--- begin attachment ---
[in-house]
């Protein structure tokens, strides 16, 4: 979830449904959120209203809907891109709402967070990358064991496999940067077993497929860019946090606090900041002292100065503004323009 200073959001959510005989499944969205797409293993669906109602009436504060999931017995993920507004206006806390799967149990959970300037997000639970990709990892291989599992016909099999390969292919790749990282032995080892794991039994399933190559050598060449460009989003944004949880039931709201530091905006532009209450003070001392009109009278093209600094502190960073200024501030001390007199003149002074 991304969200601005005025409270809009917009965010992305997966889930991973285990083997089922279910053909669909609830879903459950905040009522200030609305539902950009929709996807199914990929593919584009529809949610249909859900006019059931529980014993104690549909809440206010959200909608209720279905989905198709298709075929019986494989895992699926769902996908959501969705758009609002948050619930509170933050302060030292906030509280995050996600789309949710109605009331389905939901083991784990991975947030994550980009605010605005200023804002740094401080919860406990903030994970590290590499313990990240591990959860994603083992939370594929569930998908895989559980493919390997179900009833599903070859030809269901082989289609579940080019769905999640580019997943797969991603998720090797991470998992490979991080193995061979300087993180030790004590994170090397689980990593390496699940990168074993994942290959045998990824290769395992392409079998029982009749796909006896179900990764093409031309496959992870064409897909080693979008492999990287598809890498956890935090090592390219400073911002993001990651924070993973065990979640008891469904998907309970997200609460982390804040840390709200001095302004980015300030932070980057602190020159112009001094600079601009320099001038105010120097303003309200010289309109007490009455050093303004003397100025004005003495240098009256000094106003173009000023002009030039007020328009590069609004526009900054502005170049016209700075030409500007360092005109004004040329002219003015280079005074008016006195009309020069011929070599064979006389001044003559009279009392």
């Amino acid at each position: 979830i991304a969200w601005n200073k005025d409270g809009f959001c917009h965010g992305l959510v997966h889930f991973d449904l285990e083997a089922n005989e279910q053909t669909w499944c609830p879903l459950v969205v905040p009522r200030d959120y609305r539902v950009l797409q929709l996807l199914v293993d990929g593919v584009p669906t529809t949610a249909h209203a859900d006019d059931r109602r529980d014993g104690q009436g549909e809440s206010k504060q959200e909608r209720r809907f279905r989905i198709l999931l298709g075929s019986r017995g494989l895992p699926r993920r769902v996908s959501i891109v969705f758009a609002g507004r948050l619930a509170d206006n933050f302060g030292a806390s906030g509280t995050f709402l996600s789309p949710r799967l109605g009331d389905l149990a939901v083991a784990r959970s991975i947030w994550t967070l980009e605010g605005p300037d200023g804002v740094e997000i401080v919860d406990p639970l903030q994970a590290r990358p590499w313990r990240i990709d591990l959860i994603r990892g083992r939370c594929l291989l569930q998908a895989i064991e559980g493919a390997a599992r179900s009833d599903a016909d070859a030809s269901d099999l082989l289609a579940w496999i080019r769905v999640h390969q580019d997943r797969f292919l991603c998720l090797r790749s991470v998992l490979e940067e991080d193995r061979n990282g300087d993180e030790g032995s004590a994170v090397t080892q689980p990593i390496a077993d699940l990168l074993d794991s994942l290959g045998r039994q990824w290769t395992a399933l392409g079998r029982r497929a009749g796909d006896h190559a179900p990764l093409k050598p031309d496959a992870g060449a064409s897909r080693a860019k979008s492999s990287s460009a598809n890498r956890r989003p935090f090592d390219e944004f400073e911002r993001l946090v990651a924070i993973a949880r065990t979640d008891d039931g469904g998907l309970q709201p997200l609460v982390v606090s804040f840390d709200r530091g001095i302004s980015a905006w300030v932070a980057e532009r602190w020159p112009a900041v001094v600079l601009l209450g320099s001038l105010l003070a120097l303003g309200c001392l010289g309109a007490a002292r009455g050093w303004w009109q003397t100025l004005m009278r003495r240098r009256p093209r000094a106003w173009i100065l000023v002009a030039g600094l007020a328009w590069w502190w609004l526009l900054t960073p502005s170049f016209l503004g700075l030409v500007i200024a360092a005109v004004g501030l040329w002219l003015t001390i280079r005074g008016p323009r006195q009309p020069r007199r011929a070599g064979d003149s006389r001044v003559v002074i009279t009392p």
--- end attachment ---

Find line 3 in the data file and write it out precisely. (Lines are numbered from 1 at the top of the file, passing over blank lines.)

């Amino acid at each position: 979830i991304a969200w601005n200073k005025d409270g809009f959001c917009h965010g992305l959510v997966h889930f991973d449904l285990e083997a089922n005989e279910q053909t669909w499944c609830p879903l459950v969205v905040p009522r200030d959120y609305r539902v950009l797409q929709l996807l199914v293993d990929g593919v584009p669906t529809t949610a249909h209203a859900d006019d059931r109602r529980d014993g104690q009436g549909e809440s206010k504060q959200e909608r209720r809907f279905r989905i198709l999931l298709g075929s019986r017995g494989l895992p699926r993920r769902v996908s959501i891109v969705f758009a609002g507004r948050l619930a509170d206006n933050f302060g030292a806390s906030g509280t995050f709402l996600s789309p949710r799967l109605g009331d389905l149990a939901v083991a784990r959970s991975i947030w994550t967070l980009e605010g605005p300037d200023g804002v740094e997000i401080v919860d406990p639970l903030q994970a590290r990358p590499w313990r990240i990709d591990l959860i994603r990892g083992r939370c594929l291989l569930q998908a895989i064991e559980g493919a390997a599992r179900s009833d599903a016909d070859a030809s269901d099999l082989l289609a579940w496999i080019r769905v999640h390969q580019d997943r797969f292919l991603c998720l090797r790749s991470v998992l490979e940067e991080d193995r061979n990282g300087d993180e030790g032995s004590a994170v090397t080892q689980p990593i390496a077993d699940l990168l074993d794991s994942l290959g045998r039994q990824w290769t395992a399933l392409g079998r029982r497929a009749g796909d006896h190559a179900p990764l093409k050598p031309d496959a992870g060449a064409s897909r080693a860019k979008s492999s990287s460009a598809n890498r956890r989003p935090f090592d390219e944004f400073e911002r993001l946090v990651a924070i993973a949880r065990t979640d008891d039931g469904g998907l309970q709201p997200l609460v982390v606090s804040f840390d709200r530091g001095i302004s980015a905006w300030v932070a980057e532009r602190w020159p112009a900041v001094v600079l601009l209450g320099s001038l105010l003070a120097l303003g309200c001392l010289g309109a007490a002292r009455g050093w303004w009109q003397t100025l004005m009278r003495r240098r009256p093209r000094a106003w173009i100065l000023v002009a030039g600094l007020a328009w590069w502190w609004l526009l900054t960073p502005s170049f016209l503004g700075l030409v500007i200024a360092a005109v004004g501030l040329w002219l003015t001390i280079r005074g008016p323009r006195q009309p020069r007199r011929a070599g064979d003149s006389r001044v003559v002074i009279t009392p």